Pfizer ($PFE) is again facing trouble over promotions of one of its drugs. Following a two-year investigation, the pharma giant has agreed to fork over $3.34 million to Oregon for deceptive marketing claims related to the antibiotic Zyvox.
According to the state's attorney general, Pfizer used unreliable and unsubstantiated claims to promote the antibiotic, even though it lacked evidence to back up its assertions. What's more, the drugmaker touted what the attorney general's office calls "flawed clinical studies" to assert Zyvox's superiority to much less expensive vancomycin generic, which has been around for more than 40 years.
"Oregon will act when drug companies put public health at risk just to boost their profits," Attorney General John Kroger said in a release. His office notes that Pfizer's conduct could have increased the danger of microbial resistance to a second generation antibiotic while the first generation was still effective.
As part of the settlement, the $3.34 million will fully reimburse the State Accident Insurance Fund and Oregon Department of Corrections for Zyvox purchases and fund a new Consumer Education and Antimicrobial Stewardship Program.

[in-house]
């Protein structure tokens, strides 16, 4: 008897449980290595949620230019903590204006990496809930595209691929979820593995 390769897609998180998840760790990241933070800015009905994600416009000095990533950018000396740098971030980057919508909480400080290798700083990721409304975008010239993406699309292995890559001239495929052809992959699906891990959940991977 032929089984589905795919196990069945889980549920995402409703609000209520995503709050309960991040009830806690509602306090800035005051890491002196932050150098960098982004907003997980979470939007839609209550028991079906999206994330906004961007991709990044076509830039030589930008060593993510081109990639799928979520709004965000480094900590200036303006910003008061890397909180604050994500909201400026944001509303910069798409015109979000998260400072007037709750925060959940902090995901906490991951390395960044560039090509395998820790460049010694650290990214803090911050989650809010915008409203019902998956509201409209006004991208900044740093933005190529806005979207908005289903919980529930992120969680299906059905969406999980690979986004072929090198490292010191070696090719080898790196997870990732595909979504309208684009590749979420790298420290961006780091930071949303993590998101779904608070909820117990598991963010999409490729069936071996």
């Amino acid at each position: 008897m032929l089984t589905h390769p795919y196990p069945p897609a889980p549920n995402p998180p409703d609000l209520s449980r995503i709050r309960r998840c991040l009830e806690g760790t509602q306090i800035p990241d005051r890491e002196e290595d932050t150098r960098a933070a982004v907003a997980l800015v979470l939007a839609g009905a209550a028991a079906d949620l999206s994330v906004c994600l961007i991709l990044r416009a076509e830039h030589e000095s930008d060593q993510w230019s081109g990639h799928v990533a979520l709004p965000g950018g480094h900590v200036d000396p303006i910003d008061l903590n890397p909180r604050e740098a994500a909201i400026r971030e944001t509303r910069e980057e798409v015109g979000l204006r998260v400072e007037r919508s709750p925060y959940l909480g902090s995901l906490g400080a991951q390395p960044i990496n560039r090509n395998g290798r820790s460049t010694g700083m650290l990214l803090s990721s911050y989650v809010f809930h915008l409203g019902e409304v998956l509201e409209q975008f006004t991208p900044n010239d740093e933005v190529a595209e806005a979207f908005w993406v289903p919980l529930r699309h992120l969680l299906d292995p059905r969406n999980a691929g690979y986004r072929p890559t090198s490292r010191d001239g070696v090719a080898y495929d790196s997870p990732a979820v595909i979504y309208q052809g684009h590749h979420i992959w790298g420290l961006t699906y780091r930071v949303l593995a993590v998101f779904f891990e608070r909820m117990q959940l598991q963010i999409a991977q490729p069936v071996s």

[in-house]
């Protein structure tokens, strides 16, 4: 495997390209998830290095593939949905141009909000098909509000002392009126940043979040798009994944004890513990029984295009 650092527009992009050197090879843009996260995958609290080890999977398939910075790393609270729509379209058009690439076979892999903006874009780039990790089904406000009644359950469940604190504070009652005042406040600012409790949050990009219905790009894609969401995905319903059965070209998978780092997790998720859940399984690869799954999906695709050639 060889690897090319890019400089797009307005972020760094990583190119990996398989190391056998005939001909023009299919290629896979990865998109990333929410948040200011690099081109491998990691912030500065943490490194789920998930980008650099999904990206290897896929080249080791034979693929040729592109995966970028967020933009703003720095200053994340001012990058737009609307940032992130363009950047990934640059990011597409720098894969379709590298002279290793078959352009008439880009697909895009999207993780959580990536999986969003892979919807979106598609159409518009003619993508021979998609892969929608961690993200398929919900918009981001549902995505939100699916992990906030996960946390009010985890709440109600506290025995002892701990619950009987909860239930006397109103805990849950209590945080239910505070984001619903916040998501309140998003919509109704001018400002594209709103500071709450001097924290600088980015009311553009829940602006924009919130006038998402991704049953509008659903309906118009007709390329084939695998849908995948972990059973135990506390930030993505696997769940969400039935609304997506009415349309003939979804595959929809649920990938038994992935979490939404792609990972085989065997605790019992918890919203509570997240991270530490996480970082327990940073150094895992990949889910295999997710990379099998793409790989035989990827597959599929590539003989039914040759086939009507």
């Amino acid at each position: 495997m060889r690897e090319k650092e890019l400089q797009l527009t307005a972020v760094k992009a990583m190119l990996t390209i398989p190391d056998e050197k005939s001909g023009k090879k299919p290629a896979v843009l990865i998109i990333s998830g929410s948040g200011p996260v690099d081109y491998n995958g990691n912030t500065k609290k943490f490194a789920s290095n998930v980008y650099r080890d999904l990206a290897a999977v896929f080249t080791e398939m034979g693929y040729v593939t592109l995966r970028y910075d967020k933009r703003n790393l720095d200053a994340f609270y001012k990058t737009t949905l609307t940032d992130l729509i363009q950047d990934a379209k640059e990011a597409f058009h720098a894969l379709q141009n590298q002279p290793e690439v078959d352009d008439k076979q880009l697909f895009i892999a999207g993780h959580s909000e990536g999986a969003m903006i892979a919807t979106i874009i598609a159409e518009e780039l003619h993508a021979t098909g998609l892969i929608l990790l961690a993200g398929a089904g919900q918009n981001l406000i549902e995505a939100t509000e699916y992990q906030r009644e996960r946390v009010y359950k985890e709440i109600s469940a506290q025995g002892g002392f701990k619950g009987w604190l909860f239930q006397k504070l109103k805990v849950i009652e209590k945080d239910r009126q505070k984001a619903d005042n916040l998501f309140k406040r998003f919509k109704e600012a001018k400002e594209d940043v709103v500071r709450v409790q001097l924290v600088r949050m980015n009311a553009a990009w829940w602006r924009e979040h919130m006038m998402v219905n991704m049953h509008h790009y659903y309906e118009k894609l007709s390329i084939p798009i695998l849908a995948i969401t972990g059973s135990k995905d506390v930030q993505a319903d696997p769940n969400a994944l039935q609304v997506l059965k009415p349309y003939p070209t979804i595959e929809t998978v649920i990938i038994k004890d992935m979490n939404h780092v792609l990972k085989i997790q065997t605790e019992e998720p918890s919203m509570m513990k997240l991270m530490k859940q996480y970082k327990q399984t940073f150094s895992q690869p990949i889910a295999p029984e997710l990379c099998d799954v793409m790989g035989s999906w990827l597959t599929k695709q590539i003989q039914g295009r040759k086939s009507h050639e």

In addition, the two parties reached a settlement regarding Pfizer's Internet marketing practices. As part of the state's 2008 settlement with Pfizer relating to its promotion of the painkiller Bextra, all of the company's promotional claims must comply with the Federal Food, Drug and Cosmetic Act. But Pfizer hasn't always followed this mandate, according to the state. Indeed, Pfizer received notice of violation letters from the FDA in March of 2009 and again in August, alleging it had promoted various drugs through the use of "sponsored links" without disclosing required risk information. As part of this most recent settlement with Oregon, Pfizer is required to comply with the FDA's interpretation of the law.
The pharma titan has been contacted by consumer protection divisions of several states regarding the promotion of Zyvox and the pain drug Lyrica, Dow Jones notes. It has been discussing possible resolution with those states.
The Oregon settlement isn't the most expensive one Pfizer has had to face, of course. That record belongs to the $2.3 billion it agreed to pay in 2009 to wrap up off-label marketing allegations involving Bextra and a basket of other drugs.
- check out the Oregon AG release
- see the Dow Jones report